par Margalit Fox
The New York Times - 14 septembre 2006
Pierre Vidal-Naquet, an eminent French historian of the ancient world who became widely known for exposing wartime atrocities of the modern one, died on July 29 in Nice. He was 76.
The cause was a cerebral hemorrhage, his publisher, Éditions la Découverte, told the French newspaper Le Monde on July 30. Mr. Vidal-Naquet’s death has not been widely reported outside of Europe.
A leading scholar of Greek antiquity, Mr. Vidal-Naquet became known to a broad general readership as an outspoken opponent of Holocaust deniers. He was also one of the first people to document the systematic use of torture by the French during the Algerian war for independence in the 1950’s and early 60’s.
Reviewing Mr. Vidal-Naquet’s book “Assassins of Memory : Essays on the Denial of the Holocaust” in The New York Times Book Review, Walter Reich wrote : “Mr. Vidal-Naquet — a Jew whose parents were deported from France during the German occupation and whose mother died in Auschwitz — is a subtle writer whose passion about the subject is expressed by means of a gracefully piercing irony. His reader, though dragged through the mire of intellectual dishonesty that characterizes the writings of Holocaust deniers, is nevertheless elevated by the energy and nobility of Mr. Vidal-Naquet’s intellectual and moral power and achieves, in the end, a deep appreciation of the absolute centrality of truth to the twin tasks of writing history and preserving memory.”
Pierre Emmanuel Vidal-Naquet was born in Paris on July 23, 1930. His father, a lawyer, was an early member of the French Resistance in World War II ; after Paris fell to the Nazis in 1940, the family fled to Marseille.
One day in 1944, as Pierre was headed home from school, friends intercepted him and warned him away : the Germans had just arrested his parents. He never saw them again. Pierre spent the war in hiding in the French countryside.
After the war, he returned to Paris, earning a degree in history from the Sorbonne in 1952. M. Vidal-Naquet was for many years director of research at the École des Hautes Études en Sciences Sociales in Paris.
Mr. Vidal-Naquet is survived by his wife, Geneviève Railhac, and three sons, Denis, Jacques and Vincent, according to European news accounts.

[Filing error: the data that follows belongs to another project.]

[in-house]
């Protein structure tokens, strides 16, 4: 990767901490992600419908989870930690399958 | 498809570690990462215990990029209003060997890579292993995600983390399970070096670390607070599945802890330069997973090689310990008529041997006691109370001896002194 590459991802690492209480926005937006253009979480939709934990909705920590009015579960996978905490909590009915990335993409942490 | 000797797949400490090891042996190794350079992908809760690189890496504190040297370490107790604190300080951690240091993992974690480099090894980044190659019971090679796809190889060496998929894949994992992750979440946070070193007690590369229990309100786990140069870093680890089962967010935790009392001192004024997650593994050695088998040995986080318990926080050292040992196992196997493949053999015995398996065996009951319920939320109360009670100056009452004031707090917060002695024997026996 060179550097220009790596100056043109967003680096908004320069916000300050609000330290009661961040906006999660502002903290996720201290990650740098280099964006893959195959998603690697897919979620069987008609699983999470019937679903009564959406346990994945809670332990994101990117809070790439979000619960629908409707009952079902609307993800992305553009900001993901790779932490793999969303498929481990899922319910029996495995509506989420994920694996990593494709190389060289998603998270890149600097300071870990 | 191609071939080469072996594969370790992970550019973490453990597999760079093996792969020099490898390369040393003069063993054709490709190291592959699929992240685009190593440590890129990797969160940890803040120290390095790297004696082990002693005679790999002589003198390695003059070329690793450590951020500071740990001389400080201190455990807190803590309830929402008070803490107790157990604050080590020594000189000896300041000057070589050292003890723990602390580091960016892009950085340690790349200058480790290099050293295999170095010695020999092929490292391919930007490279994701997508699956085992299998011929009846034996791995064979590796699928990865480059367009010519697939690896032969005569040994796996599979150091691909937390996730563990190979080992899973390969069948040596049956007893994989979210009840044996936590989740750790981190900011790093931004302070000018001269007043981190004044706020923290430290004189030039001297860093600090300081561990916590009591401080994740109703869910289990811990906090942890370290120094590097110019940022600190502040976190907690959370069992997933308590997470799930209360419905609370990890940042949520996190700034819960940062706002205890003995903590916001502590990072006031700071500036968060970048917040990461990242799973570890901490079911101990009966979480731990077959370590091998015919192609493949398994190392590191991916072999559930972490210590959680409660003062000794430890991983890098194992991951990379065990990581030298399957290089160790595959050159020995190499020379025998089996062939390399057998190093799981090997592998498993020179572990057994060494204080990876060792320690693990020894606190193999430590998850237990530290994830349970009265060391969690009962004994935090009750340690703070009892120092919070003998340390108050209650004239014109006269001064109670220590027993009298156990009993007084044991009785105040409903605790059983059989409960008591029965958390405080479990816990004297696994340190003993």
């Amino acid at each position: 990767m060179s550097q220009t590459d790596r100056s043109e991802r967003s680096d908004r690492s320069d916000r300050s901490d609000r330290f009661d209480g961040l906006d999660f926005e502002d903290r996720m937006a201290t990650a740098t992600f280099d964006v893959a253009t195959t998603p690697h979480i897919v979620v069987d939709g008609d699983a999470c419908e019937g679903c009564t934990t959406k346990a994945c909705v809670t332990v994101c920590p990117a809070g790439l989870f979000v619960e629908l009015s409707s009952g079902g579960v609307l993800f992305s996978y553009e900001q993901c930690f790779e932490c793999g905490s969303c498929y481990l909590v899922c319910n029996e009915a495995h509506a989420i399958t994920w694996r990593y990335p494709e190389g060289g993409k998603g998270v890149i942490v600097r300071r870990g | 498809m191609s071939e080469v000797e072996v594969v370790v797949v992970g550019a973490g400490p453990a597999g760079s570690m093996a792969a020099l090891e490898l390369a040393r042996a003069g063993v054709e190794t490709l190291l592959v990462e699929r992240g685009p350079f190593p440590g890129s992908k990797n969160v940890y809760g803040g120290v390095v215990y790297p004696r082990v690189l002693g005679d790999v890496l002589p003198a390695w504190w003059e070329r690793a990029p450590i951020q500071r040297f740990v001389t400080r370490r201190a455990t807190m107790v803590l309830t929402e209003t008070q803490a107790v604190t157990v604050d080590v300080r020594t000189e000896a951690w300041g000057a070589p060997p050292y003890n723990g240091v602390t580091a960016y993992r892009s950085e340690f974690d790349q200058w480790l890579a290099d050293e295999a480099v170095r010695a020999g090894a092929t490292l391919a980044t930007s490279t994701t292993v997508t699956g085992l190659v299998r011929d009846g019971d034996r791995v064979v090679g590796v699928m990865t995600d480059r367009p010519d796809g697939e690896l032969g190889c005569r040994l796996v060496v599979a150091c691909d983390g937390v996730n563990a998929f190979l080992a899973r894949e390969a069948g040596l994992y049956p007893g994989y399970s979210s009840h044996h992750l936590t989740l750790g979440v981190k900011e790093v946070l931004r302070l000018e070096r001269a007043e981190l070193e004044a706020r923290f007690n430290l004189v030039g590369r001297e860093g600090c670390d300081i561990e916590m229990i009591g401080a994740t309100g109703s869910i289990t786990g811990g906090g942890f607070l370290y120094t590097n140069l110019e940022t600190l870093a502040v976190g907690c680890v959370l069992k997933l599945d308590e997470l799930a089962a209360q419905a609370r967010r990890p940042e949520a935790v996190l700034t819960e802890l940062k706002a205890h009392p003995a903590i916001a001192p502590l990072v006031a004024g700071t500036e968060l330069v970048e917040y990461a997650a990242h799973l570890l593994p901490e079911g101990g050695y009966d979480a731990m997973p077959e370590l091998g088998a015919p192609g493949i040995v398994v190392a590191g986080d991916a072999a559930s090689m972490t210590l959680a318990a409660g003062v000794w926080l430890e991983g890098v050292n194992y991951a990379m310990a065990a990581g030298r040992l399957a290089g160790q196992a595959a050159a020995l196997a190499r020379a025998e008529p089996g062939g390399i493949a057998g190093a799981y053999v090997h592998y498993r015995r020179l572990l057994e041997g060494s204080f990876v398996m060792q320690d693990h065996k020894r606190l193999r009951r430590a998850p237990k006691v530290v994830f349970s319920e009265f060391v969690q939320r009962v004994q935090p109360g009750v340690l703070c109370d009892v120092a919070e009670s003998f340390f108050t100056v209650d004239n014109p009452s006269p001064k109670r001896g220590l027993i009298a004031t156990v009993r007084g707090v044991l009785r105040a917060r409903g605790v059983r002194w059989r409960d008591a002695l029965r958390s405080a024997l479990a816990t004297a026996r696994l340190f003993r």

In 1958, at the height of the Algerian war, M. Vidal-Naquet published “L’Affaire Audin.” The book, which caused a sensation in France, told the story of Maurice Audin, a young Communist mathematician in Algiers who had disappeared the year before while in French custody there. M. Vidal-Naquet established that M. Audin had been tortured to death by the French military, which then covered up the killing.
For years to come, Mr. Vidal-Naquet spoke out on French atrocities in Algeria. In 2001, France’s highest court ruled in his favor in a libel suit brought by the far-right leader Jean-Marie Le Pen. Mr. Vidal-Naquet had publicly accused M. Le Pen, a former paratrooper, of torturing Algerians in 1957. (M. Le Pen, the leader of the National Front party, has routinely denied such accusations.)
Mr. Vidal-Naquet’s other books, many of which have been translated into English, include “Torture : Cancer of Democracy, France and Algeria, 1954-62” ; “The Black Hunter : Forms of Thought and Forms of Society in the Greek World” ; and “The Jews : History, Memory, and the Present.”
In his writings on the Holocaust, Mr. Vidal-Naquet was committed in particular to refuting the work of Robert Faurisson, a French academic who has claimed publicly for decades that the systematic extermination of Jews in Nazi gas chambers never took place.
At the end of an essay on M. Faurisson in “Assassins of Memory,” Mr. Vidal-Naquet wrote : “Anyone can dream of a society in which Faurissons would be unthinkable and even attempt to work toward its realization. But they exist just as evil exists — around us and in us. Let us be happy if, in this gray world that is ours, we can accumulate a few parcels of truth, experience a few fragments of satisfaction.”